[dropcap style=”font-size:100px; color:#992211;”]P[/dropcap]rozac – once the blisterpacked wonderdrug billed to relieve the downheartening effects of prescribed productivity and conspicuous consumption. Later decried as another addictive incarnation of the mother’s little helper.
Trebuchet’s Faten Hakimi elaborates on her upcoming curation of PROZAC – an online exhibition of photo-based artwork from four international artists.
“Every single man is but a blind link in the chain of absolute necessity by which the world builds itself forth. The single man can elevate himself to dominance over an appreciable length of this chain only if he knows the direction in which the great necessity wants to move and if he learns from his knowledge to pronounce the magic words that will evoke its shape.” – Hegel
But how do we pronounce these magic words? Are we innately predisposed towards achieving this higher level of existence? If a blink of an eye lasts about 300 milliseconds, we spend that one third of a second in blindness and throughout our waking hours we are continuously travelling back and forth between the real world and the darkness of the imaginary.
We constantly struggle with being submissive to the mechanism of reality and being driven to evoke its shape. Our struggle is that of modern existence. And we try to raise ourselves from the nothingness modern man has become, not through the ability to change history or its direction, but through the power of reshaping it and re-imagining it.
Sometimes we lose ourselves in this process. We find ourselves in a strange place and we question our identity. We feel detached and our perceptions of the boundaries between the real and the unreal, between the self and the other, become blurred. We start to write with a different handwriting. Isn’t this what is diagnosed as a dissociative disorder? Do we all suffer from it to some degree at some stage in our lives? And where do we find our answers?
I curated this show to bring together the work of four very different artists addressing these same questions. They are each at different levels in their artistic development and studio practices. Yet once their work is put together, side by side, they establish not only a cultural dialogue but also a dialogue between different sensibilities. While medical experts might prescribe selective serotonin inhibitors to treat the symptoms associated with dissociative disorders, these artists use their art.
Art becomes their, and our, Prozac : the magic words we need to pronounce.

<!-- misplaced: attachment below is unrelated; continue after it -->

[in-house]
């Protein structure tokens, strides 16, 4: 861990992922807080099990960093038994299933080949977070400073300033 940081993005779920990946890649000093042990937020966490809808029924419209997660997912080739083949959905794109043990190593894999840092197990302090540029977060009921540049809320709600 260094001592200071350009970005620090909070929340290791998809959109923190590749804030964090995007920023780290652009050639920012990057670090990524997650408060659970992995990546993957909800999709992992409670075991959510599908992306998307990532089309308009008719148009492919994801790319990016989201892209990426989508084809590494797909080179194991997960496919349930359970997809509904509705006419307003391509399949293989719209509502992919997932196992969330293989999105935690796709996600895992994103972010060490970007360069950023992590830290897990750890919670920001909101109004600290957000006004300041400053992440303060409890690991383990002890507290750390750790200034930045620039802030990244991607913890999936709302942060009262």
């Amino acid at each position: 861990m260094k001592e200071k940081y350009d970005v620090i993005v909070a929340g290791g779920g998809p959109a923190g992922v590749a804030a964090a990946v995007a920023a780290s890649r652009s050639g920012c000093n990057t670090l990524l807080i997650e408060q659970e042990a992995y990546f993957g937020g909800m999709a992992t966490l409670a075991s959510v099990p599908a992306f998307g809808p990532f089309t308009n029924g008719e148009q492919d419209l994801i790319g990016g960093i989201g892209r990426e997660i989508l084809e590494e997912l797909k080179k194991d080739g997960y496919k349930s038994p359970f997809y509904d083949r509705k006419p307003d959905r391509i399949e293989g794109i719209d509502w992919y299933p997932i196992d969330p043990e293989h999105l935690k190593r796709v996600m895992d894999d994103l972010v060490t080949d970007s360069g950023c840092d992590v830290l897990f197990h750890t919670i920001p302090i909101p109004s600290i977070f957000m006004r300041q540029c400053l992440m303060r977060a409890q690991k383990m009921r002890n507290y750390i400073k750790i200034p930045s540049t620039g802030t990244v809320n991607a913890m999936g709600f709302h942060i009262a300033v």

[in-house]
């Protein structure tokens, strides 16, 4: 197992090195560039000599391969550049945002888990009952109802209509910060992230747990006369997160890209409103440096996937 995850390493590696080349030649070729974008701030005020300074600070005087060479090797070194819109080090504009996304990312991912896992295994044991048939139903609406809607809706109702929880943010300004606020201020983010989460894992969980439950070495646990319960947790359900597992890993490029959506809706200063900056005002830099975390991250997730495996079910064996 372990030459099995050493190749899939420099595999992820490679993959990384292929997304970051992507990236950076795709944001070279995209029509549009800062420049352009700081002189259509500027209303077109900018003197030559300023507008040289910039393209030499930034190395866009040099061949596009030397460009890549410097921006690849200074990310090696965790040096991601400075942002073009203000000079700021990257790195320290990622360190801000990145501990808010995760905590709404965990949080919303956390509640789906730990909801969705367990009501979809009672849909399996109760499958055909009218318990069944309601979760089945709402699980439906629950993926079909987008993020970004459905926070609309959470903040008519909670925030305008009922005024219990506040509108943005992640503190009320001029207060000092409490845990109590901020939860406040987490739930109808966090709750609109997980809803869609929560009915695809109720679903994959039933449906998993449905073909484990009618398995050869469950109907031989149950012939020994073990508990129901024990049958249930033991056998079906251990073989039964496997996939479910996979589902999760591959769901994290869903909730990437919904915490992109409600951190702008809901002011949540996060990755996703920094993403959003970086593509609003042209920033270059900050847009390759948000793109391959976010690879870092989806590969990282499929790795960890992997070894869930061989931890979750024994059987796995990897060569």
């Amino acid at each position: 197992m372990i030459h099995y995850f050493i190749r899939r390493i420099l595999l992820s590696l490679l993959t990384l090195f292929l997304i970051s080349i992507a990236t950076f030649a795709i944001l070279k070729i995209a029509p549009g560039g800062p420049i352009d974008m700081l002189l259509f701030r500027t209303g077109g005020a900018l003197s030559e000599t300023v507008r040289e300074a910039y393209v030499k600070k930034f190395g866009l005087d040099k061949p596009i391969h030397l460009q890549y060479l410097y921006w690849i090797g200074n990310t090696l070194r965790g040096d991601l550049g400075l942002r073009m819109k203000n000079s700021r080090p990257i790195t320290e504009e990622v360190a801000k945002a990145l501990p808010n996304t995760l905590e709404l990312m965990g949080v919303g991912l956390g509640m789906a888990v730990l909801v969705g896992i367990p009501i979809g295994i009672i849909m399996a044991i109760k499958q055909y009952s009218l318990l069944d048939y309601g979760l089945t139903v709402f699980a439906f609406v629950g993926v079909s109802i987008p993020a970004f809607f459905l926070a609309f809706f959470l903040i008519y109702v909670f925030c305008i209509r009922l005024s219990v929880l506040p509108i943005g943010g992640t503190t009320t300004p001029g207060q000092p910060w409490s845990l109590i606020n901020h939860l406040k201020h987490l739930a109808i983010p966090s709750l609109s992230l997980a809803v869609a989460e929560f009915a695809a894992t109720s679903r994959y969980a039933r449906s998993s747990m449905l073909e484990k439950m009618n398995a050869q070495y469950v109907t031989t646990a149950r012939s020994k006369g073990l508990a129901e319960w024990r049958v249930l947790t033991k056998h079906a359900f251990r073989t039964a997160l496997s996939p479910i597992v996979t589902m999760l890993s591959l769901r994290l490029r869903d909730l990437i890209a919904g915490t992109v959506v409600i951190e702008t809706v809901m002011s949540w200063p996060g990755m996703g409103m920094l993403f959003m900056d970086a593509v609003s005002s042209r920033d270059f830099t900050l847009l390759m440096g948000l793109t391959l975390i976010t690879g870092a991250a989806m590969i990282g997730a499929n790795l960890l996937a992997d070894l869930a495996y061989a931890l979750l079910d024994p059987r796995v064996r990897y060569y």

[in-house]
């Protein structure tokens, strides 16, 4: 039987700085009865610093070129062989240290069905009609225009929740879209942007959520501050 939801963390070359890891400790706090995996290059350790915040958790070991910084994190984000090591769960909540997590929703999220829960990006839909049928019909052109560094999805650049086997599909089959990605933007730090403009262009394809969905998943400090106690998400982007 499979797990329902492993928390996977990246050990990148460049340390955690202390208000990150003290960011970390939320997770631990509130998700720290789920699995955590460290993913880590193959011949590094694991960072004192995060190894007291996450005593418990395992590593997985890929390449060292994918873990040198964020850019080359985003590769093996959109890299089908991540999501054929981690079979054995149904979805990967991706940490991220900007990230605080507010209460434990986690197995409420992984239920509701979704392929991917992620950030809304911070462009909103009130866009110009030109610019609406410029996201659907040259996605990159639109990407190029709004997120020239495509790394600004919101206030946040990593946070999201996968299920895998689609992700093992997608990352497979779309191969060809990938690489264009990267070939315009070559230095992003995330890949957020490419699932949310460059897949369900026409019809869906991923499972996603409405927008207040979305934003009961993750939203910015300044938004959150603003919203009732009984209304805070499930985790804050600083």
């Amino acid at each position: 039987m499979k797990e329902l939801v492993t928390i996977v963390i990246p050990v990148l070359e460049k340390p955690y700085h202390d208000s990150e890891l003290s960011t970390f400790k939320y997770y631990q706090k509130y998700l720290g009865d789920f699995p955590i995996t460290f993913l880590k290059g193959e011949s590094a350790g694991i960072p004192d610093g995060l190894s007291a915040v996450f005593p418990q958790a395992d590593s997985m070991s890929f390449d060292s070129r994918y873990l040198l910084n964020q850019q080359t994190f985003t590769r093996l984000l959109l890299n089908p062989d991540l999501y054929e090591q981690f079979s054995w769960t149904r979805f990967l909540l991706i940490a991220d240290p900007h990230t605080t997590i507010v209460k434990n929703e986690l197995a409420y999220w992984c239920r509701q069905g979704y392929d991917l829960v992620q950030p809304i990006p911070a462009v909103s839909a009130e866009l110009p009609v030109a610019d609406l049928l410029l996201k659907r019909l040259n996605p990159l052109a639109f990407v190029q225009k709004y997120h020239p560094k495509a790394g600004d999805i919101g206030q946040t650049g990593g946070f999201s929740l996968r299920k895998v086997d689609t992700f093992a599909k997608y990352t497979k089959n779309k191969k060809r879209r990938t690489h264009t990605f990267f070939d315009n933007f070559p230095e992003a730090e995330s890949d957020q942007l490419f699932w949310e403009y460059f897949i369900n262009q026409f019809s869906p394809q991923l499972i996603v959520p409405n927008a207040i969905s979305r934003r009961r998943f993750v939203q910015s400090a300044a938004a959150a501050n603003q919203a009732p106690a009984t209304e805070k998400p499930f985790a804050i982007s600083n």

Olya Ivanova (Russia):
Ivanova is an artist to look out for. I came across her work in July during a group exhibition in London and fell in love with it. I chose to include five portraits from her Weirdo series, shot between 2009 and 2012. Her work is real, honest, evocative and composed with effortless precision. In her own words :
“This project is about the complexity of adolescent identity… they feel like aliens and freaks and try to show their otherness to the world. They often change their look as if they want to escape from themselves. So at some point it becomes difficult to understand who they actually are. The boundary between joy and sadness, innocence and perversity, real and unreal, as well as reality and fiction becomes very vague.”
Ivanova was also a finalist at the Asian Women Showcase in Thailand in 2013. She graduated from the Institute of Contemporary Art (Moscow) in 2014.
Sepa Sama (USA):
Sepa, through his artwork, has become a friend whom I have never met. He has taken nearly half a million pictures as a daily practice and he tries to connect to people and colleagues via this medium as a form of conversation and search for meaning. He has been living in exile for more than ten years and was forced to reinvent himself multiple times but one thing that he tries to keep as a thread is seeing; perception.
The magic words are not only pronounced through the poetic soliloquies his images represent, but also through his practice as an artist. His images are the calm after the storm and the little gasps of air we reach for during a panic attack. They allow us to see more and to question more; who we are, where we are, and in what direction are we moving.
Sepa is a visual artist, researcher, organiser, and listener. He studied Architecture and Design at UCLA.
Colleen Morice (UK):
I have included two images from Morice’s portfolio and they are the hidden gem of this show. These images do not expose us directly to an identity struggle but they express the feelings associated with it. Feelings of displacement, loss, turmoil, and if you look long enough, possibly pain. Influenced by the surrealist Man Ray, Morice says
“The lips are inspired by the shapes of those of the geisha, while the line is representing a tribal origin. The young girl is an amalgamation of origins and she is already starting to display her beauty in a way that is merging her distinctly different origins, and yet there is a hint of confusion as to how she wants to express herself.” The question of identity arises again, and in Morice’s images its expressed with utmost sensitivity and hidden emotion.
Colleen graduated from ESAG Penninghen in 2007.
[button link=”http://www.fatenhakimi.com/gallery/4585965036″ newwindow=”yes”] View PROZAC[/button]
Faten Hakimi, Artist and Fine Art Consultant, MA Fine Art City & Guilds www.fatenhakimi.com